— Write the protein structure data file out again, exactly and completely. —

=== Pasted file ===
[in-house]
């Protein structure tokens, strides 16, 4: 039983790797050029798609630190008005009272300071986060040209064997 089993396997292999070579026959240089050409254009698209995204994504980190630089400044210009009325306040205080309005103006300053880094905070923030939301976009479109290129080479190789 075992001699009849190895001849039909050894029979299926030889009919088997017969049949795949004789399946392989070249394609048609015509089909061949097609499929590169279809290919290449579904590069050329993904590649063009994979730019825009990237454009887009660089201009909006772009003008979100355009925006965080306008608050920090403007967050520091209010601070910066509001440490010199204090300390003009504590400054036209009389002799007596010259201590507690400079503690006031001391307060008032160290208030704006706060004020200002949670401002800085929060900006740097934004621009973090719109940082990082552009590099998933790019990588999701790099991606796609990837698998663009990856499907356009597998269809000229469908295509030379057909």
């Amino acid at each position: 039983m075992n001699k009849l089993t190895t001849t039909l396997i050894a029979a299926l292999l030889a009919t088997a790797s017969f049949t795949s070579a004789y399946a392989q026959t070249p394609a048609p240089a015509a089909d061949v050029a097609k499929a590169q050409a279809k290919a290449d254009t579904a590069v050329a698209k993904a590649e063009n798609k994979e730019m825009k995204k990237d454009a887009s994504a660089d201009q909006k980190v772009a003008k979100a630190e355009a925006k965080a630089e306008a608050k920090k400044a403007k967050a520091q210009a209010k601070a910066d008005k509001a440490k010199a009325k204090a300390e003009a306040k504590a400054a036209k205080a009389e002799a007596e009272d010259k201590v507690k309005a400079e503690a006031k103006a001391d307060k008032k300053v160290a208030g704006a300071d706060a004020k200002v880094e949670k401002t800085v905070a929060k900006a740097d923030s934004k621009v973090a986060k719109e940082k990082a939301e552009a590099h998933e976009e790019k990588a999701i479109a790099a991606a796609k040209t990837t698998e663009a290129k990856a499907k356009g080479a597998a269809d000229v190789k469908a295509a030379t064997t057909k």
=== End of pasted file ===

[in-house]
């Protein structure tokens, strides 16, 4: 039983790797050029798609630190008005009272300071986060040209064997 089993396997292999070579026959240089050409254009698209995204994504980190630089400044210009009325306040205080309005103006300053880094905070923030939301976009479109290129080479190789 075992001699009849190895001849039909050894029979299926030889009919088997017969049949795949004789399946392989070249394609048609015509089909061949097609499929590169279809290919290449579904590069050329993904590649063009994979730019825009990237454009887009660089201009909006772009003008979100355009925006965080306008608050920090403007967050520091209010601070910066509001440490010199204090300390003009504590400054036209009389002799007596010259201590507690400079503690006031001391307060008032160290208030704006706060004020200002949670401002800085929060900006740097934004621009973090719109940082990082552009590099998933790019990588999701790099991606796609990837698998663009990856499907356009597998269809000229469908295509030379057909």
């Amino acid at each position: 039983m075992n001699k009849l089993t190895t001849t039909l396997i050894a029979a299926l292999l030889a009919t088997a790797s017969f049949t795949s070579a004789y399946a392989q026959t070249p394609a048609p240089a015509a089909d061949v050029a097609k499929a590169q050409a279809k290919a290449d254009t579904a590069v050329a698209k993904a590649e063009n798609k994979e730019m825009k995204k990237d454009a887009s994504a660089d201009q909006k980190v772009a003008k979100a630190e355009a925006k965080a630089e306008a608050k920090k400044a403007k967050a520091q210009a209010k601070a910066d008005k509001a440490k010199a009325k204090a300390e003009a306040k504590a400054a036209k205080a009389e002799a007596e009272d010259k201590v507690k309005a400079e503690a006031k103006a001391d307060k008032k300053v160290a208030g704006a300071d706060a004020k200002v880094e949670k401002t800085v905070a929060k900006a740097d923030s934004k621009v973090a986060k719109e940082k990082a939301e552009a590099h998933e976009e790019k990588a999701i479109a790099a991606a796609k040209t990837t698998e663009a290129k990856a499907k356009g080479a597998a269809d000229v190789k469908a295509a030379t064997t057909k």